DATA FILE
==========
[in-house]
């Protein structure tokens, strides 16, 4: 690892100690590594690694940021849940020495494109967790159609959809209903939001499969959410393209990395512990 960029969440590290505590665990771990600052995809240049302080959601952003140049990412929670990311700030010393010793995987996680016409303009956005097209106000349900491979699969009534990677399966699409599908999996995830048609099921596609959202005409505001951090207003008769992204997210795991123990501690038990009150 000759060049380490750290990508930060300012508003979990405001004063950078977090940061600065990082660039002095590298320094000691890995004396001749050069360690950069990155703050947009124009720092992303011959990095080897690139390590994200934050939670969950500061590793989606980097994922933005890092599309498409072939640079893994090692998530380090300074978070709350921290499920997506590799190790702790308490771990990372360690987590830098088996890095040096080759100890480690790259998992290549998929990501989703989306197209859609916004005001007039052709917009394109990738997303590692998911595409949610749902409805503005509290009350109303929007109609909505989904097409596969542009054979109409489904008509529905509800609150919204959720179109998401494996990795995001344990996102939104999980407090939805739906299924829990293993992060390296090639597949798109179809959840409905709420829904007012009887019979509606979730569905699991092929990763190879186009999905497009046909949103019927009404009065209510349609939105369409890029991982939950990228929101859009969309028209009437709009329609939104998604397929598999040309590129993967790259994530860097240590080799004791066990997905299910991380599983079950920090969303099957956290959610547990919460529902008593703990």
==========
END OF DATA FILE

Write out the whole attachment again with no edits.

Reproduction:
[in-house]
């Protein structure tokens, strides 16, 4: 690892100690590594690694940021849940020495494109967790159609959809209903939001499969959410393209990395512990 960029969440590290505590665990771990600052995809240049302080959601952003140049990412929670990311700030010393010793995987996680016409303009956005097209106000349900491979699969009534990677399966699409599908999996995830048609099921596609959202005409505001951090207003008769992204997210795991123990501690038990009150 000759060049380490750290990508930060300012508003979990405001004063950078977090940061600065990082660039002095590298320094000691890995004396001749050069360690950069990155703050947009124009720092992303011959990095080897690139390590994200934050939670969950500061590793989606980097994922933005890092599309498409072939640079893994090692998530380090300074978070709350921290499920997506590799190790702790308490771990990372360690987590830098088996890095040096080759100890480690790259998992290549998929990501989703989306197209859609916004005001007039052709917009394109990738997303590692998911595409949610749902409805503005509290009350109303929007109609909505989904097409596969542009054979109409489904008509529905509800609150919204959720179109998401494996990795995001344990996102939104999980407090939805739906299924829990293993992060390296090639597949798109179809959840409905709420829904007012009887019979509606979730569905699991092929990763190879186009999905497009046909949103019927009404009065209510349609939105369409890029991982939950990228929101859009969309028209009437709009329609939104998604397929598999040309590129993967790259994530860097240590080799004791066990997905299910991380599983079950920090969303099957956290959610547990919460529902008593703990």